Ask anyone what comes to mind when they hear the word ‘healthcare.’ Nearly all of them will answer somewhere along the lines of physical health: healthy diets and regular exercise, to name a few. It’s easy to see why this is the case––physical fitness is measurable with metrics like blood pressure and body mass index. Doctors can easily see something wrong if the numbers seem off.
On the other hand, mental wellness is more challenging to quantify; scores on a personality test or a self-assessment checklist don’t necessarily imply a condition. But make no mistake, it’s as much ‘healthcare’ as physical health because both are inextricably linked. The result is often a vicious cycle: an illness can yield a mental condition, which can worsen that illness.
Sometimes, physically treating the illness won’t be enough. If the person remains sad after the treatment, there’s a chance that the disease may return. There’s also the need to inspire them to live the rest of their lives well. For this, adequate life coaching has a role to play in healthcare.
People coming from a severe health ordeal may find themselves lost. Hearing the grim diagnosis of a chronic illness is no less devastating and will require coming to terms with a different reality that may come after surviving it. One study of limited literature found several instances where disease influenced life choices.
- Breast cancer survivors electing to have children
- Poor health among couples resulting in divorce
- People with eczema choosing to leave their jobs or move to a new one
- People living with fibromyalgia refraining from social activities
Life coaching aims to set them straight, as it aims to develop a long-term plan for advancing further in life. If the ordeal results in realizing newfound strengths and weaknesses, life coaches can help think of ways to harness them. If post-chronic disease life is causing undue stress, life coaches can aid in assessing the situation and mitigating it.
The motivation that life coaches deliver doesn’t necessarily translate to a medical cure, as they aren’t medical practitioners. Because of the valuable insights they contribute, they should have undergone accredited coaching certification. There’s a major difference between just knowing where a troubled person is coming from and fully understanding how their minds work.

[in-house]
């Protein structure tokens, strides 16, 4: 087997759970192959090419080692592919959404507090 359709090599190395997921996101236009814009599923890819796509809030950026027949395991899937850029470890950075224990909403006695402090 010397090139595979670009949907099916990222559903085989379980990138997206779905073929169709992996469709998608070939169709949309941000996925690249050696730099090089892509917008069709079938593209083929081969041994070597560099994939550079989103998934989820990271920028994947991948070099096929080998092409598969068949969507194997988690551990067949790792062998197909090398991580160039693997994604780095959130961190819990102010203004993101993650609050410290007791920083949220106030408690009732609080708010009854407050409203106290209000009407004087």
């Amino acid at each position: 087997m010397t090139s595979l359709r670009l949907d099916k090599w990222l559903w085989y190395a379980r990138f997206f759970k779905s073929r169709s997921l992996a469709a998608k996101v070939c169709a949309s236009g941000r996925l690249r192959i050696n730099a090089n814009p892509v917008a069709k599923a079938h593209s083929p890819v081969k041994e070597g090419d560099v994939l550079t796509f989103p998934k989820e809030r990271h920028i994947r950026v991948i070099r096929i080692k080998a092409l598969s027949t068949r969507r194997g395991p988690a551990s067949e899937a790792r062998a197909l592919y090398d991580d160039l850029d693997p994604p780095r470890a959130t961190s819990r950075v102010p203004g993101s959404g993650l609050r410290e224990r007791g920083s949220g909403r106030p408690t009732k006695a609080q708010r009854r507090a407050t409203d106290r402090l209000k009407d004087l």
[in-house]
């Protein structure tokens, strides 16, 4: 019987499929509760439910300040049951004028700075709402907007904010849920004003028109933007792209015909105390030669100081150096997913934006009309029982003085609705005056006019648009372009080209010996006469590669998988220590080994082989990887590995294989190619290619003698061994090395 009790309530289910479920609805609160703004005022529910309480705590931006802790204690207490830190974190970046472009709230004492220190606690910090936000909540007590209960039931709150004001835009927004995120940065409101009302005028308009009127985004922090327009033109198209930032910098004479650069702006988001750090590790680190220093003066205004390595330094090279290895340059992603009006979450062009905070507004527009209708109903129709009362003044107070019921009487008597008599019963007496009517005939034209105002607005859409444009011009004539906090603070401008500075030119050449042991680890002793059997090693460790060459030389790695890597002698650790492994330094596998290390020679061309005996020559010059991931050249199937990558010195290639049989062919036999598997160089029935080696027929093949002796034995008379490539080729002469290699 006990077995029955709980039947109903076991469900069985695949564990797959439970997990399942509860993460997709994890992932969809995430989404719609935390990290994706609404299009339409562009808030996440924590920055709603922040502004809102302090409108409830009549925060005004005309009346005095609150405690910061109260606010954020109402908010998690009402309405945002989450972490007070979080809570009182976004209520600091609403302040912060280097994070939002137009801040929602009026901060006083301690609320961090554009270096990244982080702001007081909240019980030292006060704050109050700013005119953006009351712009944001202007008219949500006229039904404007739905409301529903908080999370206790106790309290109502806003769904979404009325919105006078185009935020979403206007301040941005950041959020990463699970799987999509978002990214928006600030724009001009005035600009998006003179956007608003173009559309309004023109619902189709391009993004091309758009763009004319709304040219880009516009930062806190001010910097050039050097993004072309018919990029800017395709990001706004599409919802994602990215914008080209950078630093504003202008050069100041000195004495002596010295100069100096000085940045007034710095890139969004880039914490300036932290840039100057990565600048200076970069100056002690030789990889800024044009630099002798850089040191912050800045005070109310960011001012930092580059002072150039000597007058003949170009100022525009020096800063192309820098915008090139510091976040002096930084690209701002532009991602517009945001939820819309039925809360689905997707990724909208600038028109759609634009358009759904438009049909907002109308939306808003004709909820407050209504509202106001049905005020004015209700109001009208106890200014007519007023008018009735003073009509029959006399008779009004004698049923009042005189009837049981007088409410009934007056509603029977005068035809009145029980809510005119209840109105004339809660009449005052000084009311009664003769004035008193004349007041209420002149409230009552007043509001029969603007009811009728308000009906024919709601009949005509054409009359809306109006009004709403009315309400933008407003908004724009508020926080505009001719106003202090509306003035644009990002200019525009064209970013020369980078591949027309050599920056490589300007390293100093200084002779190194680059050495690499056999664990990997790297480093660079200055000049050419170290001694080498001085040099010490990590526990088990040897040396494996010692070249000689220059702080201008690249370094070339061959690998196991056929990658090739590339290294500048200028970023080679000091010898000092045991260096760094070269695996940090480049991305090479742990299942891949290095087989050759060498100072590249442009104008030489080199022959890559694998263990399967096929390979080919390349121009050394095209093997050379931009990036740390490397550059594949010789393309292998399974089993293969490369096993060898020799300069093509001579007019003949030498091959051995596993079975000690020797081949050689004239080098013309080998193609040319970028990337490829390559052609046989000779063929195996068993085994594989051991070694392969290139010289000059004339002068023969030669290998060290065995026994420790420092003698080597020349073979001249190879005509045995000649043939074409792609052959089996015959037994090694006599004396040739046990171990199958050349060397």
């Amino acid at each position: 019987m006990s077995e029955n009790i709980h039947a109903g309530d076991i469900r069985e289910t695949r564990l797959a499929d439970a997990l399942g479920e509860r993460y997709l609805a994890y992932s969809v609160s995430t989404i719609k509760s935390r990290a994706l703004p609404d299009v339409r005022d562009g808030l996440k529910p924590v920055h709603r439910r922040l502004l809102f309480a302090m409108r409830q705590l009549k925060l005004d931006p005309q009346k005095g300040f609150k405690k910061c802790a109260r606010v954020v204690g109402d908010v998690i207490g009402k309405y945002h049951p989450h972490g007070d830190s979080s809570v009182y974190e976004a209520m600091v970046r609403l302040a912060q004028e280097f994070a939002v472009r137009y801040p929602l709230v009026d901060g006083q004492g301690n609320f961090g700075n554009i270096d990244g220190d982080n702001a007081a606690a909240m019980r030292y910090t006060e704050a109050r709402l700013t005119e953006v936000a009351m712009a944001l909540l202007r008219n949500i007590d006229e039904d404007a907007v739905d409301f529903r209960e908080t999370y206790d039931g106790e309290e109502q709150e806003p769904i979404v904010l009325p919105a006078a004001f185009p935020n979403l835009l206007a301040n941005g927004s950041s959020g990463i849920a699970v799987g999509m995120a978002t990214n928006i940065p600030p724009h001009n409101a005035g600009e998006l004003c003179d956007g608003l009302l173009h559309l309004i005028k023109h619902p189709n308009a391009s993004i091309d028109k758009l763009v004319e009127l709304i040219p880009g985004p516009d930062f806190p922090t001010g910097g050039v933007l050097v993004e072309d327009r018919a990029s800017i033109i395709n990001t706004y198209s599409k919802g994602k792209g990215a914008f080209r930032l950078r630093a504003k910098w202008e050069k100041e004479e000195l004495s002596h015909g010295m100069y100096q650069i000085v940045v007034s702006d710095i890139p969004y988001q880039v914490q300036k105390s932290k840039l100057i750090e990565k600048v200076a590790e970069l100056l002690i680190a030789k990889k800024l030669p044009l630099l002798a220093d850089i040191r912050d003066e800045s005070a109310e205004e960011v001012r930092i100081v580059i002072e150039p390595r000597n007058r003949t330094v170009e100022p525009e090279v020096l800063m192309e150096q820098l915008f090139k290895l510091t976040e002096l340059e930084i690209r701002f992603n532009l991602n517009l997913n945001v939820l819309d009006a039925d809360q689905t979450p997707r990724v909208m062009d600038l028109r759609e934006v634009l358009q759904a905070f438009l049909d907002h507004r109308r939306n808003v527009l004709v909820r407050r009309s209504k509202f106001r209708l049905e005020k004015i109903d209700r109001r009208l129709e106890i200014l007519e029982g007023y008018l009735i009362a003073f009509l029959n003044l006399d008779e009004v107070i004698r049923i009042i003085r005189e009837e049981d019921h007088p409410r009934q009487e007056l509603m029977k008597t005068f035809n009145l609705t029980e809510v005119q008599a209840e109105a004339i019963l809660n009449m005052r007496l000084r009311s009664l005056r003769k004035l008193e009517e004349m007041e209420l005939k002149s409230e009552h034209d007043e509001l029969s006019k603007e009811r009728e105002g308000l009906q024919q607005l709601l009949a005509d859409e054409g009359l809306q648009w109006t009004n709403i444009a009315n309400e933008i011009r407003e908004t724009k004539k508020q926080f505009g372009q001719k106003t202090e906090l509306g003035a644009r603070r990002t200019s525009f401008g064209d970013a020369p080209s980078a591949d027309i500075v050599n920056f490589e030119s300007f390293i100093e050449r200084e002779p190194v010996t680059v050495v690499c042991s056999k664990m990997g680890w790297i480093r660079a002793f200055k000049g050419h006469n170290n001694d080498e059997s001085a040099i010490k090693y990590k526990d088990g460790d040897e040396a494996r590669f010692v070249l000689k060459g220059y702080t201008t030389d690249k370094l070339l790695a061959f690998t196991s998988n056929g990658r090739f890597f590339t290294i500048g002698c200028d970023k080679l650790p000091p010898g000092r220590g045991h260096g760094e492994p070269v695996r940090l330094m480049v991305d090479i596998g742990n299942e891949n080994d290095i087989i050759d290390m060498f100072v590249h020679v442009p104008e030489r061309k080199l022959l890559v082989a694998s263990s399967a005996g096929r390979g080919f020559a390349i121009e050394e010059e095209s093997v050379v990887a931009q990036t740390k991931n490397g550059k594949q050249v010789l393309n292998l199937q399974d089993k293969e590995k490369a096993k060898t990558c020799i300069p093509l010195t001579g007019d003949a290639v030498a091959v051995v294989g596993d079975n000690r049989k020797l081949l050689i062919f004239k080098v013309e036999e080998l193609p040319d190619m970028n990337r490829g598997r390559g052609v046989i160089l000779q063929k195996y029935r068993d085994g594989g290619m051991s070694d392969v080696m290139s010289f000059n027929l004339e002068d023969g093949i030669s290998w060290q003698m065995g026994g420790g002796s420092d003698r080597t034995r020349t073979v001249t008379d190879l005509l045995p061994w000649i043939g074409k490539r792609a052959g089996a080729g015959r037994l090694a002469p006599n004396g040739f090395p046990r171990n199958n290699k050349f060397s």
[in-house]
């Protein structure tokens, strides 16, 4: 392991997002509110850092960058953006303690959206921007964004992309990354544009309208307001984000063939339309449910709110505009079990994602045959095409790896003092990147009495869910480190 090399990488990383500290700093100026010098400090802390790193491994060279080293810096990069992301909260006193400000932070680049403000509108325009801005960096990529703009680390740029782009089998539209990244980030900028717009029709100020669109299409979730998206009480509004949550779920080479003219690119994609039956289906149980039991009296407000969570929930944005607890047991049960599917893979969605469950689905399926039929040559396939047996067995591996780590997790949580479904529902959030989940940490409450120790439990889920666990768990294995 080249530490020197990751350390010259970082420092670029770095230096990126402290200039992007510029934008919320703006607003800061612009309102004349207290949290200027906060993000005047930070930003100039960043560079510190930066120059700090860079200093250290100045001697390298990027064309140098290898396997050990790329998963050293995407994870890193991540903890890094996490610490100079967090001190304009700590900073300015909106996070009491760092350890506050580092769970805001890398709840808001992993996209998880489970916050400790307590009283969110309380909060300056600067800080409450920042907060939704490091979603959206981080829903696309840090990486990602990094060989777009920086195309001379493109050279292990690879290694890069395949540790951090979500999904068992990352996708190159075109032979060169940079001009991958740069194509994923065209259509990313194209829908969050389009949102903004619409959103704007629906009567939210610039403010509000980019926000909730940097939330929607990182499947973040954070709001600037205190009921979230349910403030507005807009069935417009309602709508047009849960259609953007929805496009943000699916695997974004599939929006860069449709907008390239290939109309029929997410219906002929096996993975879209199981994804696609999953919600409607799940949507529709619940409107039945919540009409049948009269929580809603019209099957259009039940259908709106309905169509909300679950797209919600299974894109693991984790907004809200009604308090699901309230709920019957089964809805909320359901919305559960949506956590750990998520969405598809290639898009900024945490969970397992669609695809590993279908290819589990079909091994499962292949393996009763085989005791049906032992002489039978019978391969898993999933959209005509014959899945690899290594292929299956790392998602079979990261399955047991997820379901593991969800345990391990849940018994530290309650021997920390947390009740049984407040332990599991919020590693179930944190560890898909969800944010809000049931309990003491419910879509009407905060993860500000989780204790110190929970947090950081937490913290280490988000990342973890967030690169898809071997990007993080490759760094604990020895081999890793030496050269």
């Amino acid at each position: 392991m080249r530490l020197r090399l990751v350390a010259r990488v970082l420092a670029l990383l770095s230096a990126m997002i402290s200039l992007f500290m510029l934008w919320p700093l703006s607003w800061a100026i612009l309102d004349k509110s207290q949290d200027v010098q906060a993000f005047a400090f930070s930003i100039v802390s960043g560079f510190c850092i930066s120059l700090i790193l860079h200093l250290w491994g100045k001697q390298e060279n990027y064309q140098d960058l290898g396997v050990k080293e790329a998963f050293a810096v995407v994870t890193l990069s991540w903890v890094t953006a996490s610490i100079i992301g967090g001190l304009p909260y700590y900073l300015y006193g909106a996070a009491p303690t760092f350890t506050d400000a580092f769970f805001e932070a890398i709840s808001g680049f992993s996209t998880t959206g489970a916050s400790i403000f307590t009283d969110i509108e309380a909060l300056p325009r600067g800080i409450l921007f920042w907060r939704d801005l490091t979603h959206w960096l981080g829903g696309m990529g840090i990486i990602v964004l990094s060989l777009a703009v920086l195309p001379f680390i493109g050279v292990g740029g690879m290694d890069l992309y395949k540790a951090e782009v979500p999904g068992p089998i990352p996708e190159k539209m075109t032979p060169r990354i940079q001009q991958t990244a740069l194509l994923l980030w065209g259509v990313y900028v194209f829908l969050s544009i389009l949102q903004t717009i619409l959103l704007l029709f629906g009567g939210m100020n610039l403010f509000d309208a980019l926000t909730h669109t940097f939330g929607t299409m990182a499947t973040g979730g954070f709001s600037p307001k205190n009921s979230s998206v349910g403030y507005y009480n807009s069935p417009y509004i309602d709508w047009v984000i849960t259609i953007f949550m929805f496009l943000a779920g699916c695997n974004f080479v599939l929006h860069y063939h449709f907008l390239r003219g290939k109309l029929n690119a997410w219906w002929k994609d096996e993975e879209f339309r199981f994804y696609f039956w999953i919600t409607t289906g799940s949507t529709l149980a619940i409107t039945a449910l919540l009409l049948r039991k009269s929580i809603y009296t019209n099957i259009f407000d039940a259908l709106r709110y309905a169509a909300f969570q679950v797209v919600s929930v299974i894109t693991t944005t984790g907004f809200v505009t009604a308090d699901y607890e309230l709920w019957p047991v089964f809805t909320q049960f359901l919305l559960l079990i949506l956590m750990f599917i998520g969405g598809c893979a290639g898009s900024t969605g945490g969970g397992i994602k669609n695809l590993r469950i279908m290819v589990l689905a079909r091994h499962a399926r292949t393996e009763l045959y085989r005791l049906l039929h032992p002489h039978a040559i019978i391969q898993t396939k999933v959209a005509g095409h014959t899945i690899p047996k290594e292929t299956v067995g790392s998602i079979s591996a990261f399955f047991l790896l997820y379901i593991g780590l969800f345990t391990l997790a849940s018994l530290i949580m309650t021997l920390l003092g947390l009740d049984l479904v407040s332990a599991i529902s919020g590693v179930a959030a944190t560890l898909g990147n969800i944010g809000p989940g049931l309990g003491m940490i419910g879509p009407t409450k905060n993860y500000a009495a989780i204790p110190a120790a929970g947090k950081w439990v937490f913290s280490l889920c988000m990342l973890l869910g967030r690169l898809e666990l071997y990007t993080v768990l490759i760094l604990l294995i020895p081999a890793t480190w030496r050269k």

As such, life coaches learn to utilize some approaches and theories when providing life advice. One of these is neuro-linguistic programming (NLP), which will be explained in the following section.
Language and therapy
For decades, psychotherapy has been a hit-and-miss affair; some therapies work, others don’t. It becomes more mind-boggling when considering that many theories used in therapies come from the intrinsic principle of the individual facilitating change in a person’s thinking or behavior. (2)
For NLP, the solution may lie in knowing what guides a client’s perceptions and using the right choice of words to communicate with them. First conceived in the 1970s, this model has seen use in dealing with anxiety and various phobias and improving personal happiness. (2)(3)
So, exactly what is NLP? The following breakdown of its acronyms best defines it.
- Neuro – how states of mind affect communication and behavior
- Linguistic – the choice of language reveals a person’s state of mind
- Programming – the mind operates on preset values (e.g., habits, beliefs)
NLP relies on finding unconscious biases in a person’s thinking, notably preference for a feeling or sense, and creating a framework based on those biases. According to one study, when people say something, they usually convey only 7% of the intended meaning. NLP is concerned with the 93% that often goes unnoticed.
How does all this relate to healthcare and, to an extent, life coaching? There’s reason to believe that life coaches trained in the NLP doctrine can urge people to change any beliefs limiting their ability to live life to the fullest. It explains its widespread use in handling phobias, which hinder everyday life in a way.
Pursuit of happiness
Lastly, it’s safe to say that a healthy person makes for a happy person, given that studies show that negativity can impact the body in many ways. One study suggests that psychological stress affects wound recovery among post-surgery patients and are more likely to be readmitted to the hospital. (4)
It’s in a life coach’s best interest to help a person pursue happiness following any health ordeal. After all, life coaches are the go-to people for those without any idea where to go next.
While life coaches aren’t necessarily trained in medicine, the nature of their work shows how integral they are in providing adequate healthcare. Combining medical treatment with valuable life advice moving forward can be effective in building a healthy and happy post-disease life.
1. “Chronic diseases influence major life changing decisions: a new domain in quality of life research”, Source: https://www.ncbi.nlm.nih.gov/pmc/articles/PMC3110968/
2. “The Structure of Magic: A Book About Language and Therapy”, Source: https://onlinelibrary.wiley.com/doi/abs/10.1111/j.1545-5300.1976.265_1.x
3. “What is NLP and what is it used for?” Source: https://www.medicalnewstoday.com/articles/320368
4. “The Impact of Psychological Stress on Wound Healing: Methods and Mechanisms”, Source: https://www.ncbi.nlm.nih.gov/pmc/articles/PMC3052954/